- A thermographic survey is the best non-destructive testing method and large areas can be surveyed in a short period of time and typically alongside the air-tightness test which will quantify the leaks identified on an air tightness test.
- The survey can also act as a tool to determine areas of the building that could be made more energy efficient – reducing energy bills and improving the thermal comfort of the building. For example, on existing buildings, thermography can be used to assess the overall performance of the individual building fabric elements such that informed decisions can be made on improving energy efficiency. If required, in depth analysis can also be undertaken to estimate the potential cost and CO2 reductions if particular improvements are undertaken.
 When to consider
- An air tightness test and thermographic Survey will need to be written into the project programming and costing.
- The integrity of the building envelope should be complete for the survey. Drawings (plans and sections) and specification details regarding the areas to be surveyed shall be supplied prior to the survey taking place.
- Strict weather conditions make it advisable not to carry out surveys between mid June – mid September. The reason for this is that internal / external temperature difference on the entire building must be a minimum of 10°C for at least 12 hours prior to the survey. If not, you will not achieve compliance for BREEAM credit or BS EN 13187:1999
- Qualitative approach: a straightforward approach that can be used to identify items such as missing or defective insulation without the need for measurement detail. The images generated from this type of survey require interpretation by a skilled operator through examination of the thermographic images and the building structure.
- Quantitative approach: a more detailed and stringent survey that requires analysis by a software package and produces a more comprehensive analysis of the building performance.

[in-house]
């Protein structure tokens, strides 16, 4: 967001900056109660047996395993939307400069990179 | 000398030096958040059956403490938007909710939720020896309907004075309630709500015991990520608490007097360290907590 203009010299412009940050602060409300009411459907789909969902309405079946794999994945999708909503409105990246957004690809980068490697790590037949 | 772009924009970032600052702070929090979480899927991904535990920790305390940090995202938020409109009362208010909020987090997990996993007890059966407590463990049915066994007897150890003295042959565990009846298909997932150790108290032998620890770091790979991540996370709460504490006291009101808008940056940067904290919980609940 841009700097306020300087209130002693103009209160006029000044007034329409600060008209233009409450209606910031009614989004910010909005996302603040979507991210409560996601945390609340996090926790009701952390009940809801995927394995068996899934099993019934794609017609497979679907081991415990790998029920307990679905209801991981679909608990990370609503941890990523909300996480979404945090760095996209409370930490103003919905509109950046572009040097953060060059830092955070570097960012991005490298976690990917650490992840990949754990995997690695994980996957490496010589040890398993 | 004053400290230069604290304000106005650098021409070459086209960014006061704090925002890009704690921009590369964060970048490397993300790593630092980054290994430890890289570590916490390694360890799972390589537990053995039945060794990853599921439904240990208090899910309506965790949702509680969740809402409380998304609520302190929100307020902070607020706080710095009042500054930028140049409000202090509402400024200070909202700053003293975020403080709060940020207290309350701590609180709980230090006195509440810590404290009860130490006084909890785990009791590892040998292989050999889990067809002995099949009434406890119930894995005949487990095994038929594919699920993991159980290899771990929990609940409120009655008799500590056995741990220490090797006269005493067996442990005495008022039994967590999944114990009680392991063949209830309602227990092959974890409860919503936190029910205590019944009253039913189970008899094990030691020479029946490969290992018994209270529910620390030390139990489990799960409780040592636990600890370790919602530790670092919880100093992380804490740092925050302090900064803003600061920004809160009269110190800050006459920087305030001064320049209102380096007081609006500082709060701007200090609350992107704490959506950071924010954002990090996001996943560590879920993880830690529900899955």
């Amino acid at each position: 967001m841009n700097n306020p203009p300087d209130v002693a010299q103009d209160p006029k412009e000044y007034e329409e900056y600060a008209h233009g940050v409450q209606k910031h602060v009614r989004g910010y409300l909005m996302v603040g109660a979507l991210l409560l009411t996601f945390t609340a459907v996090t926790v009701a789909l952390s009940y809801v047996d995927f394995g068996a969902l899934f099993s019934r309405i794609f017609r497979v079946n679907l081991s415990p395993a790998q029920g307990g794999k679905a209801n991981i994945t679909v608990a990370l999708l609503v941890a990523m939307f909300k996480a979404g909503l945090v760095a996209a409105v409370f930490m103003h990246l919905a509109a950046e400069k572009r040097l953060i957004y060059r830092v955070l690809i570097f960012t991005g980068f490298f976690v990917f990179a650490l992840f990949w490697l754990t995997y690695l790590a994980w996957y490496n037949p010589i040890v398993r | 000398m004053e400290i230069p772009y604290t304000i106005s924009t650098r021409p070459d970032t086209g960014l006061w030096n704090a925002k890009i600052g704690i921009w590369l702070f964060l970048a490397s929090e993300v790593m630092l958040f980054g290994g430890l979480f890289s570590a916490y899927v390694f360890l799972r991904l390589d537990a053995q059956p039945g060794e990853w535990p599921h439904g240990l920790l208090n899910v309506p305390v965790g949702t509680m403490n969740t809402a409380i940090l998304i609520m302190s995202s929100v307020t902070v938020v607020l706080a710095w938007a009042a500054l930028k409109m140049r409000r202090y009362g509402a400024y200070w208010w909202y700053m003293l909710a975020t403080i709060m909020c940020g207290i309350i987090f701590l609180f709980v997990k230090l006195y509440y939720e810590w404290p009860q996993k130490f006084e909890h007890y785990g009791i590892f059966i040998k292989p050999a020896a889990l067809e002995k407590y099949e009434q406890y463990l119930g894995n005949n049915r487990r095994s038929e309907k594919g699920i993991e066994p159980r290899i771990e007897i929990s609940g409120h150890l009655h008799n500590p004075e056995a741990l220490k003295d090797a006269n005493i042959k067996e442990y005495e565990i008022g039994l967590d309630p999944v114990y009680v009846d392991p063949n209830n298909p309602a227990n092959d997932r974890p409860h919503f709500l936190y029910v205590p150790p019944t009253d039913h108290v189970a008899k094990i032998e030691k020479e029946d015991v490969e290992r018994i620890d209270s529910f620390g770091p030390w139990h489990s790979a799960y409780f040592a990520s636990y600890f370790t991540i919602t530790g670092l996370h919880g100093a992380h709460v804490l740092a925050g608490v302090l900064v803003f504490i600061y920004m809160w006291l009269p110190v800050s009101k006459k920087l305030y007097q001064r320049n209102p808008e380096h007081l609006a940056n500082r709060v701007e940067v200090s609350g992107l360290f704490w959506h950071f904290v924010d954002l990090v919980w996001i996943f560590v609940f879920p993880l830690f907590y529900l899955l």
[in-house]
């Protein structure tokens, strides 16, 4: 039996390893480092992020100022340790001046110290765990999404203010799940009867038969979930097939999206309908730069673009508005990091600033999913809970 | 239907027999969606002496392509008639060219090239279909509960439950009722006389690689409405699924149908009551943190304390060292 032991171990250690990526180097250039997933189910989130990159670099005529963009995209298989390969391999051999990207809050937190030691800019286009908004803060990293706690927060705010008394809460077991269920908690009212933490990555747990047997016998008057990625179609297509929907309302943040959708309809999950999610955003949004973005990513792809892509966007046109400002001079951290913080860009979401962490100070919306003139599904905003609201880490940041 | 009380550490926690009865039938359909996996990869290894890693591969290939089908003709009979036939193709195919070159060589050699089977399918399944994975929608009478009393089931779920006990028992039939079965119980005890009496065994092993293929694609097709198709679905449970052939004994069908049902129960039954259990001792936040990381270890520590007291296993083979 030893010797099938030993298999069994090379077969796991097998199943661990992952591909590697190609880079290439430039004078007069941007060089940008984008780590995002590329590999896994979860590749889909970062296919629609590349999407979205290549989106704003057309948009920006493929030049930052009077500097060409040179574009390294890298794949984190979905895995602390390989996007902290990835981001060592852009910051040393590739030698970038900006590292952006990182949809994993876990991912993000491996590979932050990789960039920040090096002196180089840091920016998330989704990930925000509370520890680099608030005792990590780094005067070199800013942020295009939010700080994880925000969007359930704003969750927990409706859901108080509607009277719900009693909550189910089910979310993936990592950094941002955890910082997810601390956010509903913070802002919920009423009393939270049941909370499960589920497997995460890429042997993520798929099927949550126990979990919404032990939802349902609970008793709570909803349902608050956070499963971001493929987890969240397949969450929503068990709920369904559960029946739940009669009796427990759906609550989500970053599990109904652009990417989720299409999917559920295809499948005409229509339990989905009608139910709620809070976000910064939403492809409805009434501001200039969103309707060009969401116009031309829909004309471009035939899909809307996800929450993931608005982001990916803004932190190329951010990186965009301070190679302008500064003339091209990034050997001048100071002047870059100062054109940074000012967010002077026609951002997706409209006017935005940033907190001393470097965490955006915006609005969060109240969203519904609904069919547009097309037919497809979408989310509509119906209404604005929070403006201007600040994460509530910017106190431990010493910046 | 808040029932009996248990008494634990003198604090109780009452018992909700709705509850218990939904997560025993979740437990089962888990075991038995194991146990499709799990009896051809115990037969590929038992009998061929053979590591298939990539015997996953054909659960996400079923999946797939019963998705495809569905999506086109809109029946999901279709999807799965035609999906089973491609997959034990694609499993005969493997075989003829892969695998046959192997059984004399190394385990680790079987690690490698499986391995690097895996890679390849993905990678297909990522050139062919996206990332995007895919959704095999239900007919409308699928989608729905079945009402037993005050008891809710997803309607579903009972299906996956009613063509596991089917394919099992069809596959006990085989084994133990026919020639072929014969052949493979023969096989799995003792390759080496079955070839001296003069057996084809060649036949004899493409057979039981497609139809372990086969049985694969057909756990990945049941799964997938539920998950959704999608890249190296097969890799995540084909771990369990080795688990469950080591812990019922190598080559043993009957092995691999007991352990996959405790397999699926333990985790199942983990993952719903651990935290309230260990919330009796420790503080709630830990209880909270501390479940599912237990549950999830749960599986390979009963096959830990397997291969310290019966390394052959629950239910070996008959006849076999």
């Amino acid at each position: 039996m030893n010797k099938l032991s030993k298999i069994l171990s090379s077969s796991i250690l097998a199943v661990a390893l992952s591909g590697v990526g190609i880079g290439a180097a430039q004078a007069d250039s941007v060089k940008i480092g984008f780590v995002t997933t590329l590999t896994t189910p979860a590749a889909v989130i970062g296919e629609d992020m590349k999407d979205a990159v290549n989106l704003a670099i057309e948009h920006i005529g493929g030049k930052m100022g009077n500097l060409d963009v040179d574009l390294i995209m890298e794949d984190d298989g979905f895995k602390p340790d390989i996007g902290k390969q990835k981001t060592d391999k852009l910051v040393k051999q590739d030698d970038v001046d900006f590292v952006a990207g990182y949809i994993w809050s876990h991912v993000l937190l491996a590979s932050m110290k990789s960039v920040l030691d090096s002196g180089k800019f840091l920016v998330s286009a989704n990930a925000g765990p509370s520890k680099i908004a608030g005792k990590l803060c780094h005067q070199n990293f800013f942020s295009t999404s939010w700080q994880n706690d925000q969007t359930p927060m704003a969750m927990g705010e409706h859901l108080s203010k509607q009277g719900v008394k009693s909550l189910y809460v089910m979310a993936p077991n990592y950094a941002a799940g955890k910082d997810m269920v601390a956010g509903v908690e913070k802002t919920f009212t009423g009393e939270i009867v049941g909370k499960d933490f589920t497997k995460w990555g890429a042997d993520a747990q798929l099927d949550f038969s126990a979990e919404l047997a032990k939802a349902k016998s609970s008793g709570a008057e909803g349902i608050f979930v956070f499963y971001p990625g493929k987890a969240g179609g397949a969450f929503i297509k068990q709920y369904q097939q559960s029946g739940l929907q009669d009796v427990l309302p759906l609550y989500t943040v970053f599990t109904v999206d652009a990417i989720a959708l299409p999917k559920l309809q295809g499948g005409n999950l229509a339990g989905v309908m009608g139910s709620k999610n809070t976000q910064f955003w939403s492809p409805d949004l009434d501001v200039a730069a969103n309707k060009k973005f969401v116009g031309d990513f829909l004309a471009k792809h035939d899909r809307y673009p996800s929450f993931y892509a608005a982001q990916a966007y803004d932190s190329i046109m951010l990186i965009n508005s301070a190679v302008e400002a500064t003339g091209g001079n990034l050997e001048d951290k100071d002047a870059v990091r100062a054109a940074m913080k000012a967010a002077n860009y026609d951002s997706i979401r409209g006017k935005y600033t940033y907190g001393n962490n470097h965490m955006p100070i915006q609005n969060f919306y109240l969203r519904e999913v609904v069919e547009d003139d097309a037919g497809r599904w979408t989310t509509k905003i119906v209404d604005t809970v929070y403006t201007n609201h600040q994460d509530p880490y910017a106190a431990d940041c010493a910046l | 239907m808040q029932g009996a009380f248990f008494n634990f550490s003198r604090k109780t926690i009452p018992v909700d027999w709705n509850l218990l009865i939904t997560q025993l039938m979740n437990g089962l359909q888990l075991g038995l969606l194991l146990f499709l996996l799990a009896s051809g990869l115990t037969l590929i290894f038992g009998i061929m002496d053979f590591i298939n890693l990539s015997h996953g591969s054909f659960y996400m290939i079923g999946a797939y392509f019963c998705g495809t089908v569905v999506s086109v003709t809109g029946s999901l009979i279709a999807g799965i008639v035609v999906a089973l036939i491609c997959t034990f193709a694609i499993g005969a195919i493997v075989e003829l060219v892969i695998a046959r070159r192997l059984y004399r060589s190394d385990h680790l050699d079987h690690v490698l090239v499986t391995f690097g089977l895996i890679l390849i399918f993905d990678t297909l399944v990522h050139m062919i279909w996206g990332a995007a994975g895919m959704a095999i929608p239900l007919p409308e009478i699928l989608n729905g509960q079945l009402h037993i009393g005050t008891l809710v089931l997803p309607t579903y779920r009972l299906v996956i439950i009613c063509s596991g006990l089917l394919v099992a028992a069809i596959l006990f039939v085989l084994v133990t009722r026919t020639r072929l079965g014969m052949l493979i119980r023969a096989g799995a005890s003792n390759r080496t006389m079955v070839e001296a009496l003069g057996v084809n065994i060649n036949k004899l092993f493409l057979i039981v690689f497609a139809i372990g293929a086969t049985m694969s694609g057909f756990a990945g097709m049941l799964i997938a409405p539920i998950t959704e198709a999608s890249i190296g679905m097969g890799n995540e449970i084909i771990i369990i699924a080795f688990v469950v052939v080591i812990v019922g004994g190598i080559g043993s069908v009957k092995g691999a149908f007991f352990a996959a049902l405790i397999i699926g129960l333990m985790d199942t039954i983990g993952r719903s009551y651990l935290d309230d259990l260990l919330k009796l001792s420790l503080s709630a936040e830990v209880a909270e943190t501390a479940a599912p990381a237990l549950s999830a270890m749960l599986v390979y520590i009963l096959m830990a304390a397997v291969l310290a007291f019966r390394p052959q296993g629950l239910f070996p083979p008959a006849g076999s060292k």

The BREEAM criteria are not prescriptive on the approach that should be adopted and advice should be sought from the project team on which is appropriate given the nature and complexity of the building being assessed. The wording of the criteria suggests that a qualitative assessment would be sufficient to meet the credit requirements but there are benefits in undertaking a quantitative approach for more complex buildings that may justify the increased expenditure. It should be noted that, having completed a qualitative level survey, if a decision is subsequently made to follow the quantitative approach it is likely that the surveys would need to be redone as the level of detail required is increased.
 Tips and best practice
- For a BREEAM credit, 100% of the roof and elevations must be surveyed, unless it can be demonstrated to be unpractical.
- Where an air test is not required for building regulations it can still provide a benefit to the Ene 01 credit score due to the need to not take the default data.
 Typical evidence
- A survey report from a Level 2 Thermographer in accordance with all necessary standards and current regulations
 Applicable schemes
The guidelines collated in this ISD aim to support sustainable best practice in the topic described. This issue may apply in multiple BREEAM schemes covering different stages in the life of a building, different building types and different year versions. Some content may be generic but scheme nuances should also be taken into account. Refer to the comments below and related articles to this one to understand these nuances. See this document for further guidelines.
- BREEAM UK New Construction: 2011, 2014 and 2018
--Tom Blois-Brooke 09:20, 04 Dec 2018 (BST)
 Related articles on Designing Buildings Wiki
- Air permeability testing.
- Air tightness in buildings.
- Cold bridge.
- Energy audit.
- Performance gap.
- Site inspection.
- The history of non-domestic air tightness testing.
- Thermal imaging of the building fabric in the net zero world.
- Thermal imaging to improve energy efficiency in building design.
- Thermographic survey of buildings.
- Thermography for traditional buildings.